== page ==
Sadface. Normally, I would take today to talk about something I’ve read and how it shaped my writing, but I moved into the dorms at a new college today, so I am just plum tuckered out. But you should watch the Winter Premier of Pretty Little Liars, which airs tonight in less than FIFTEEN minutes!

Oh, Hey There 2012

1 Jan

I’m of a group of people who think there’s something inherently wonderful and depressing about New Year’s Eve. Without being Debbie Downer, I recognize the melancholy in it. Unless you had a truly amazing year, you’re probably looking back at 2011 and thinking: I wish I’d done that differently.

But I’m trying to teach myself how to embrace the bad, along with the good. In 2011, I broke down in tears in the middle of my living room because I realized I couldn’t go back to the life I was living in. I wasn’t in the right place, and no one could change that but me. I took a semester off. I cried some more. I worried my mother. I fought with my family. I had ups and downs. I fought with my best friend, I said venomous, awful, hateful things. I transferred schools, I laughed through the tears. I made apologies. I finished a novel. I started this blog. I literally changed my life.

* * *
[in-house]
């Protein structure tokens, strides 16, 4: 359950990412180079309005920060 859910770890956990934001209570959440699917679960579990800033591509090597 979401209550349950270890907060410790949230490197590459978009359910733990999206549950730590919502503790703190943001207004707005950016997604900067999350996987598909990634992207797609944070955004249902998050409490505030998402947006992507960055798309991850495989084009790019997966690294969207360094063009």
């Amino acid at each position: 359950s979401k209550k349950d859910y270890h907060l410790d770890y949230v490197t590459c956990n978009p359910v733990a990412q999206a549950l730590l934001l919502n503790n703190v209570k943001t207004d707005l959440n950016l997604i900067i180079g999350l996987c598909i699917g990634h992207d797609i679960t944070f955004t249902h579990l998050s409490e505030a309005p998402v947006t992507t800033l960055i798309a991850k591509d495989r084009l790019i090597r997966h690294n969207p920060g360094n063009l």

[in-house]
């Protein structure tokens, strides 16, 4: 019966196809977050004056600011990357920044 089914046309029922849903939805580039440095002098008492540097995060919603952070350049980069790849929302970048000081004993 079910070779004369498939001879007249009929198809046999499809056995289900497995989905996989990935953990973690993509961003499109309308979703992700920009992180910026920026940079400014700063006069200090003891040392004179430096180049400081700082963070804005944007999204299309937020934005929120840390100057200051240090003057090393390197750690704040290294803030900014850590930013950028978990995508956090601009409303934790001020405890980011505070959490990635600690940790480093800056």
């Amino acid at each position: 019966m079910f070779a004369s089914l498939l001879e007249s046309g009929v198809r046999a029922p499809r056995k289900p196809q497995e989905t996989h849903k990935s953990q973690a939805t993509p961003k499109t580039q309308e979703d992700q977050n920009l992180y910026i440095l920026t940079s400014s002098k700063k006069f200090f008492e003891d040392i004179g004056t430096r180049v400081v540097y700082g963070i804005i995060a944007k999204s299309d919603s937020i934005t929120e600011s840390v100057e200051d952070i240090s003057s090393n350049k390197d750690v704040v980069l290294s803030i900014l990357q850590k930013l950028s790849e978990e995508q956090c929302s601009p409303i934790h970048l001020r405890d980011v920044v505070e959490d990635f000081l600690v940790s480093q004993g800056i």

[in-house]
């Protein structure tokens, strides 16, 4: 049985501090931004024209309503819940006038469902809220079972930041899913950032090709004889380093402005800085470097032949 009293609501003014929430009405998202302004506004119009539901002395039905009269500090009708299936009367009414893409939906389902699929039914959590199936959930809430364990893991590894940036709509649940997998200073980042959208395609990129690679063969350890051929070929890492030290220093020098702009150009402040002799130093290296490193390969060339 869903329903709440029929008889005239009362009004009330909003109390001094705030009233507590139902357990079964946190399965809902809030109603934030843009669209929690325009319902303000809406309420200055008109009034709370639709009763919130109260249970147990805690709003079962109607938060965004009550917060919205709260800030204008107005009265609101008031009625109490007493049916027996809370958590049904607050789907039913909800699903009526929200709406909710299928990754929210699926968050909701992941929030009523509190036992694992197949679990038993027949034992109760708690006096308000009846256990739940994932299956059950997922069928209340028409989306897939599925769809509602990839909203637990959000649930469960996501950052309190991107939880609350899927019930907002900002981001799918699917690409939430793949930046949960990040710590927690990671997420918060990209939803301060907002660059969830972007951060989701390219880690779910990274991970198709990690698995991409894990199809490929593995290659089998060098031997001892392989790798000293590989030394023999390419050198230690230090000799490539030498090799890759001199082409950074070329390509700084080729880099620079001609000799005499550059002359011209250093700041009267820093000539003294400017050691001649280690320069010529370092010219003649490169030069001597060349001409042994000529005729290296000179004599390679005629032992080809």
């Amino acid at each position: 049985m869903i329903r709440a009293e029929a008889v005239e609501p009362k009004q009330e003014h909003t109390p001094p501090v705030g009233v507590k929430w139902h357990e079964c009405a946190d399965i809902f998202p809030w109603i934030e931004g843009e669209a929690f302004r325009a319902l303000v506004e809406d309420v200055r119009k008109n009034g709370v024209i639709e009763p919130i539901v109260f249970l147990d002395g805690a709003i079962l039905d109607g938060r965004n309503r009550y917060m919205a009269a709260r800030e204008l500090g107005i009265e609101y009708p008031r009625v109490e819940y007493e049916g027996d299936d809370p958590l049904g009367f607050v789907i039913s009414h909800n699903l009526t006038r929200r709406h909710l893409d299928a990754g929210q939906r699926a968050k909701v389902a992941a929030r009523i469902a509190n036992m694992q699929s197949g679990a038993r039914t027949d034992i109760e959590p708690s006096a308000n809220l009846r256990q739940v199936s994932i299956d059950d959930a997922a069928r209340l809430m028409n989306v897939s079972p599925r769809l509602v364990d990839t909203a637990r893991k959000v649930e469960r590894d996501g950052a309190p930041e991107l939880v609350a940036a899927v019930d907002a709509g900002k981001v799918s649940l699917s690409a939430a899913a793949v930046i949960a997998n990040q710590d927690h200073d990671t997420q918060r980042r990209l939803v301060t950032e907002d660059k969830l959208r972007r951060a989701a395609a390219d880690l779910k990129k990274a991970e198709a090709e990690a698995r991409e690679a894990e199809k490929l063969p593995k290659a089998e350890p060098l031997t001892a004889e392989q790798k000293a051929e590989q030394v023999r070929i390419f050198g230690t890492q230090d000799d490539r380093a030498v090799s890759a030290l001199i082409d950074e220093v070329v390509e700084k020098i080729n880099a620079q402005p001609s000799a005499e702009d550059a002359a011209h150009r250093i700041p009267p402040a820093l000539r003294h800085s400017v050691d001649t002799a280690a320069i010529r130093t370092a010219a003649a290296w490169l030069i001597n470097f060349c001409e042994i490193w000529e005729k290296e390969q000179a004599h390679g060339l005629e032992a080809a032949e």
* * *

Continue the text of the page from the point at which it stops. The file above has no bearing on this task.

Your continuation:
It was up and down, 2011. It was horrid and beautiful and blessed and I am so lucky to be on this earth to go through it all. At around 12:45 this morning, I said to my best friend that I don’t believe in resolutions because they get inevitably broken. He laughed and said, “Wow, optimistic.”

But I think I lied. I do. I want a few things for myself and out of 2012.

1. I need to write more. I’m so proud of the novel I wrote in 2011, but I need to venture into more screenwriting. And I need to go it more often. GOAL: Outline my screenplay from now until the end of March. Bring it.

2. Edit 2011’s novel this summer.

3. Update the blog more often.

4. Remember why I changed my life to begin with.

So here’s to you 2011. You were crazy, heartbreaking, silly and outrageous, but your time is done. Hello to you, 2012. May you be as equally crazy, heartbreaking, silly and outrageous, though I could do with a little more beauty, less procrastination and a lot more luck. That would be great.